11. As much as I love a good Texan and applaud Gibson for making this guitar, in my opinion (which is, of course, just one man's take), I feel as if it's an instrument that may have fallen between a few stools. There are a few reasons for this: 1) it's an iteration of the Texan that doesn't have a specific artist/iconic recording association-as Em7 said, Wizz, Paul and Al all played Texans with adjustable saddles and plastic bridges, not to mention the later headstock. This one is beautiful, but has no historic hook to hang its hat on. 2) Brand association is a powerful market force, and most off-the-peg guitar buyers associate Epiphone with solid, low-to-mid-price instruments, as do performers. Personally, I'm all about tone and function onstage, but plenty of people would rather put that money down for a J45 as an instrument to be seen with onstage (classic, iconic, has the Gibson logo, was featured on countless classic records and seen in the hands of hundreds of musical icons) than this, which will undoubtedly sound wonderful but still resemble a budget guitar to the uninitiated. 3) Resale is going to be a major issue. Many of us chop and change our instruments from time to time, and this is bound to be a tough sell as a used guitar. Hell, if they're not selling new, they will be a tough go to shift secondhand without losing a LOT of money. That said, I want one. It's a great guitar to own as a keeper, and the fact that the resale would be a kicker would force me to keep it and bond with it on a long term basis. I don't care about branding...I play a guitar because I like it.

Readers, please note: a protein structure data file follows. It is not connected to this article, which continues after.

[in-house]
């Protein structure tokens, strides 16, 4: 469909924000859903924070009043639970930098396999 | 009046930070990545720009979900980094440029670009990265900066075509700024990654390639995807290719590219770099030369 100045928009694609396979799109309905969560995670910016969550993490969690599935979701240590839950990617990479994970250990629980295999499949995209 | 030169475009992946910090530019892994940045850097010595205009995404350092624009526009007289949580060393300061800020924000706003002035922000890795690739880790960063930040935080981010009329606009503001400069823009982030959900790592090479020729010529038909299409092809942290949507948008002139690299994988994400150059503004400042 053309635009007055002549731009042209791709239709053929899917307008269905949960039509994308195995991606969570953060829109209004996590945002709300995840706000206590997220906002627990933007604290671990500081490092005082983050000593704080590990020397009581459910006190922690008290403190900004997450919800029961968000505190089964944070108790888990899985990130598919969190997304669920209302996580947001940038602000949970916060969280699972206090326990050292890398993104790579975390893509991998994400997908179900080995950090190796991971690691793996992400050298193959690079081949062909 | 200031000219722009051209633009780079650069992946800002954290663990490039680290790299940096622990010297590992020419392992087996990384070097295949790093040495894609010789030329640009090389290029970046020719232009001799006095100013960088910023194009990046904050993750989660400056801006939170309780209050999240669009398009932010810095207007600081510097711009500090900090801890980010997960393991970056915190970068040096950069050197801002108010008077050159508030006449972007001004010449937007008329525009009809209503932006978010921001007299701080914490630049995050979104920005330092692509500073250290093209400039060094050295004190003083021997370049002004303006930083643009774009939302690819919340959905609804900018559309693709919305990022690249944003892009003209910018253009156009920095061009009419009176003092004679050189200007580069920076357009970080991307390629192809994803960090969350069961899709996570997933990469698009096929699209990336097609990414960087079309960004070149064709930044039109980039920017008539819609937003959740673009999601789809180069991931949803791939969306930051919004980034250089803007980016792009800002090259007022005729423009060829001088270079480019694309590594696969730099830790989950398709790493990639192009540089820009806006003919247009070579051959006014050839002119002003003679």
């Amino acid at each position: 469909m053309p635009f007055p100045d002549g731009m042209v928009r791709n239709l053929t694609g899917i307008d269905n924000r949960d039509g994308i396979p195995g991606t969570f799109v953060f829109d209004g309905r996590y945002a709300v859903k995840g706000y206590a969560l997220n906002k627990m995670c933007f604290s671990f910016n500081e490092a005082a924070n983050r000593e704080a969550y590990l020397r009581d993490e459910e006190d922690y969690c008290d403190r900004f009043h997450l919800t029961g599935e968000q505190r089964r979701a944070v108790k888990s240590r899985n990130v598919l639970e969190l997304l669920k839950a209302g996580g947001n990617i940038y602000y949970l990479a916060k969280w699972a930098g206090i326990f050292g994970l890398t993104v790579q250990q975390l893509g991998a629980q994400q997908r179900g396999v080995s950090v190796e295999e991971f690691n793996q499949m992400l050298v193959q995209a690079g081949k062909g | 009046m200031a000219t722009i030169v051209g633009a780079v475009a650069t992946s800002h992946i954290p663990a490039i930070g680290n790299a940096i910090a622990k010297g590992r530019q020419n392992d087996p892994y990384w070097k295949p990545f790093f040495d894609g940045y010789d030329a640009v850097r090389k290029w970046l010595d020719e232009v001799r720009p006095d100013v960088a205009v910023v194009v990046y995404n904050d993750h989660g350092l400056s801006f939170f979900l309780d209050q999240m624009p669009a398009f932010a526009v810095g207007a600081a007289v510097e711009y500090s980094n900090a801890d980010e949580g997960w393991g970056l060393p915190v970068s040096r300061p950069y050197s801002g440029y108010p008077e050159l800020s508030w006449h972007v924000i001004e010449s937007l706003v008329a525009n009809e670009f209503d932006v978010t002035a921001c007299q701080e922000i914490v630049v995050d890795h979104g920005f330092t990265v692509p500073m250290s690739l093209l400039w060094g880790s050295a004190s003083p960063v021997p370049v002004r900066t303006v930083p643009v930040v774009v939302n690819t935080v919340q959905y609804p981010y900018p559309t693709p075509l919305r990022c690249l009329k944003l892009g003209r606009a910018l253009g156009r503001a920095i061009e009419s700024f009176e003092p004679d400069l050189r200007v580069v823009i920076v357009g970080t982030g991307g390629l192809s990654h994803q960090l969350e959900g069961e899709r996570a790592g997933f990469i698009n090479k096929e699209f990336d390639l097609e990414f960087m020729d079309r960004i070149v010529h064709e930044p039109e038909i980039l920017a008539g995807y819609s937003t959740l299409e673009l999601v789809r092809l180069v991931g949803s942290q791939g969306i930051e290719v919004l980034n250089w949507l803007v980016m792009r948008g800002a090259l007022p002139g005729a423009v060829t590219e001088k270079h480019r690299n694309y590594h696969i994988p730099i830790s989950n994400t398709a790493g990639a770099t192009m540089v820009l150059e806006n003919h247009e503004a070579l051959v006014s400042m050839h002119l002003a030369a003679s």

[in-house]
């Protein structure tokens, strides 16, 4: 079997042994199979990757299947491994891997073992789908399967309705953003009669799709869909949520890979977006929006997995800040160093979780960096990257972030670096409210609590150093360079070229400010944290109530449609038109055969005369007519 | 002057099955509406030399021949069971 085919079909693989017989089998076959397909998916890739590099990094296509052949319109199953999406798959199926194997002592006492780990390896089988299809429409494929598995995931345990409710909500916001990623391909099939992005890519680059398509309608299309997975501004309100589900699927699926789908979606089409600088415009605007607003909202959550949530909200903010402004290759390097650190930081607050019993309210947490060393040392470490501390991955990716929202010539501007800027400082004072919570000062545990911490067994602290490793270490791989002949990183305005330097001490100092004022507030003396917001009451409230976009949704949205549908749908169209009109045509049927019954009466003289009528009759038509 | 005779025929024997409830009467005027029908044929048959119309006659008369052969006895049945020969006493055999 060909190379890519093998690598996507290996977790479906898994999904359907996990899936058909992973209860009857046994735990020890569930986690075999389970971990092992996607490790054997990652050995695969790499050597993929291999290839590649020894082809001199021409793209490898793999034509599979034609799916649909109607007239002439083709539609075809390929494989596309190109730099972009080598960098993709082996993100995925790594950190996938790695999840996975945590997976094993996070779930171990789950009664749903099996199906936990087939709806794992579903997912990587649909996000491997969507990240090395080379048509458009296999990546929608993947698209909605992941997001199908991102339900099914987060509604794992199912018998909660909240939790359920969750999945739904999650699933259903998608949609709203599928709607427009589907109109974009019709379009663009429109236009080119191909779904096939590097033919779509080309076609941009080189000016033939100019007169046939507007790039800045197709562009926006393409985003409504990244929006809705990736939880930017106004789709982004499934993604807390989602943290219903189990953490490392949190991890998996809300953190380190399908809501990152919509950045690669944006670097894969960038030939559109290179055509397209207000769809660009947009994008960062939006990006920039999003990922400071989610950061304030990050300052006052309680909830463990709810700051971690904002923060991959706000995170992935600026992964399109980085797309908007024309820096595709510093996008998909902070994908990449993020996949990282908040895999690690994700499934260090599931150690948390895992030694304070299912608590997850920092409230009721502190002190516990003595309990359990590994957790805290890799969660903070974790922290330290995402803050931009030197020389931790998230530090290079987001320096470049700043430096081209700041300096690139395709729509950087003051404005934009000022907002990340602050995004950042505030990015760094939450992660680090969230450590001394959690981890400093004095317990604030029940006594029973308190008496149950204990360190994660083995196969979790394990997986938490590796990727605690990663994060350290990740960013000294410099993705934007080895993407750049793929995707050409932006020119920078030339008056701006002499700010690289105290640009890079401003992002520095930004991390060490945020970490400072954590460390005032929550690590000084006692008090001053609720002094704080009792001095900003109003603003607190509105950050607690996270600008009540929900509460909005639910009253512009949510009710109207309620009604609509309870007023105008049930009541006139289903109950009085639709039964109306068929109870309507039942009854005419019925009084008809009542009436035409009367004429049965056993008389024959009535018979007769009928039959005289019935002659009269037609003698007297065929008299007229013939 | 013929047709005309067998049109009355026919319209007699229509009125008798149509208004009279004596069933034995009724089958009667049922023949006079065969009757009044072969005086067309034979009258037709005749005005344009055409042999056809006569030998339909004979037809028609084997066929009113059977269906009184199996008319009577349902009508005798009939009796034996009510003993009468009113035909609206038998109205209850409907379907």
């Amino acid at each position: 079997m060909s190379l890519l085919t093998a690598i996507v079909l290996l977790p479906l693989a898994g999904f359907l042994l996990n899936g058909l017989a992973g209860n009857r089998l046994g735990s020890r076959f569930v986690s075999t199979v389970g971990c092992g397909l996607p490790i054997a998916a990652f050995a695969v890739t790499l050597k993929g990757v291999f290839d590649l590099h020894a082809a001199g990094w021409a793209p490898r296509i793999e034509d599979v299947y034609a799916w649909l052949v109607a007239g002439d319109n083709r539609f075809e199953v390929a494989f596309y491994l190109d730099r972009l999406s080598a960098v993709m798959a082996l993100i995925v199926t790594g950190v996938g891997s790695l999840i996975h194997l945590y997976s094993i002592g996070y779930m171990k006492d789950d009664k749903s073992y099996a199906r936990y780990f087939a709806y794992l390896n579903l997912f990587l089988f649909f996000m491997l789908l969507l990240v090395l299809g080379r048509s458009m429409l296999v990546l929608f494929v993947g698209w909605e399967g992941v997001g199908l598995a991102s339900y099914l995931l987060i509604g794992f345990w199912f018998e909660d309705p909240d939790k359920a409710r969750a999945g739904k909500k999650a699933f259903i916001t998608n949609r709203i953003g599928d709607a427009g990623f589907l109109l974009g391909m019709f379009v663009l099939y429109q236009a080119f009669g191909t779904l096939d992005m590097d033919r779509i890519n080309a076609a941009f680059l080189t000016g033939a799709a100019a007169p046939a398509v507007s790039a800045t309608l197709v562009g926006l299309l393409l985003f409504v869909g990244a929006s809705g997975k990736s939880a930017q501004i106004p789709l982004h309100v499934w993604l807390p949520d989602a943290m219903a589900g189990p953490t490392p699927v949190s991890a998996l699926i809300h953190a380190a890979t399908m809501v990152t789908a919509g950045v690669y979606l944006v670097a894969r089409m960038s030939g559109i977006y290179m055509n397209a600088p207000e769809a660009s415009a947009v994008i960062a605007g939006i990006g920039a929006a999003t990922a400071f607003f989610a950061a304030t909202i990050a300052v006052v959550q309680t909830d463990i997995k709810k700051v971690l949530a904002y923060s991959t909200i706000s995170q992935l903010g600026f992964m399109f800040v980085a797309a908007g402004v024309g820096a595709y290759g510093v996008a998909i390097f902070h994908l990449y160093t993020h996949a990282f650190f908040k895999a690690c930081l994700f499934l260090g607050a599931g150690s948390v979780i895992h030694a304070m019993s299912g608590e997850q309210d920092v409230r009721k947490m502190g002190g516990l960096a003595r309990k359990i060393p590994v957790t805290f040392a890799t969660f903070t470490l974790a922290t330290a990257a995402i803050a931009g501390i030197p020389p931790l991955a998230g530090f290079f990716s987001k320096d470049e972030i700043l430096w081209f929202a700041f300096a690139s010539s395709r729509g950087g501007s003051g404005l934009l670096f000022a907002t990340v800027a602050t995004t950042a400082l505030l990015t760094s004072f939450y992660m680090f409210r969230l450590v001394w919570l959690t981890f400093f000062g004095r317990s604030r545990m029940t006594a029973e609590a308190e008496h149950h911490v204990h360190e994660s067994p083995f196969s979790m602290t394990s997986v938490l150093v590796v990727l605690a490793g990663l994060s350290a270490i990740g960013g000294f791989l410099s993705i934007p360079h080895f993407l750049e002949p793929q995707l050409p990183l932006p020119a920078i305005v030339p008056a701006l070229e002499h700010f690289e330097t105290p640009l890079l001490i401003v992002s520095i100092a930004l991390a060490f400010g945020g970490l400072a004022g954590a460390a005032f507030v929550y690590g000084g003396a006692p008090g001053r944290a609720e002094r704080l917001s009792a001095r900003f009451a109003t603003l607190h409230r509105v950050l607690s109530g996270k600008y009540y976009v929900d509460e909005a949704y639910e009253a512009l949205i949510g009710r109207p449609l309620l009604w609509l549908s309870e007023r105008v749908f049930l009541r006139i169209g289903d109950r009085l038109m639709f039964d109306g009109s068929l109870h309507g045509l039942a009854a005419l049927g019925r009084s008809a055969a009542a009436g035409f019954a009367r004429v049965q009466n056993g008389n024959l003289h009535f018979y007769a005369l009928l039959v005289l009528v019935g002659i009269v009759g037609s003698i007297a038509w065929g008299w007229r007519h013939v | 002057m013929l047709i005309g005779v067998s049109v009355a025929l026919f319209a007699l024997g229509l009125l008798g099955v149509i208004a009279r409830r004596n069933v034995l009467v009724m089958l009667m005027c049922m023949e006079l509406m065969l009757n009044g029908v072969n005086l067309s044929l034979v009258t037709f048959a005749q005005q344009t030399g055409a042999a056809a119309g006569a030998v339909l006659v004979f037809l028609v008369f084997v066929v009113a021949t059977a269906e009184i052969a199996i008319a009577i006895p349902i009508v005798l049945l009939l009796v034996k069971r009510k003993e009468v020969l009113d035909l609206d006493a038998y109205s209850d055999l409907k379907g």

12. Now THAT is a stunner, Zomb! Absolutely gorgeous. Would love to hear some samples at some point once you're properly acquainted 😌
  13. That is SUPER cool...the '70s style bridge takes the biscuit for me, such a cool feature to see on a new guitar. My '95 Dove has a '70s bridge, the story behind which is unknown...it's a big part of its charm though. This Hannon flier sounds GREAT out of the box, and I can only imagine how much better it will get once time has mellowed it a bit.
  14. I like the idea of the foreshortened saddle...give it a try and let us know how you get on! I find that having a UST in there sort of nullifies the tonal differences between bone, tusk, FWI etc as there is an interstitial ingredient in the tonal coupling. When it's just strings>bone saddle>bridge>top I find the differences much more noticeable. Good luck with your experiments! Please report back... following this with interest.
  15. I'm on the fence with this one... it's beautiful, but sounds a little tight and has an aggressive mids thing going on, which I think would be rather tiring on the ears after a while. Certainly in the studio I'd be looking to notch some of that out on the way in... that could be down to MV's choice of mics though. I'd imagine the tightness would ease after a few months of playing, too.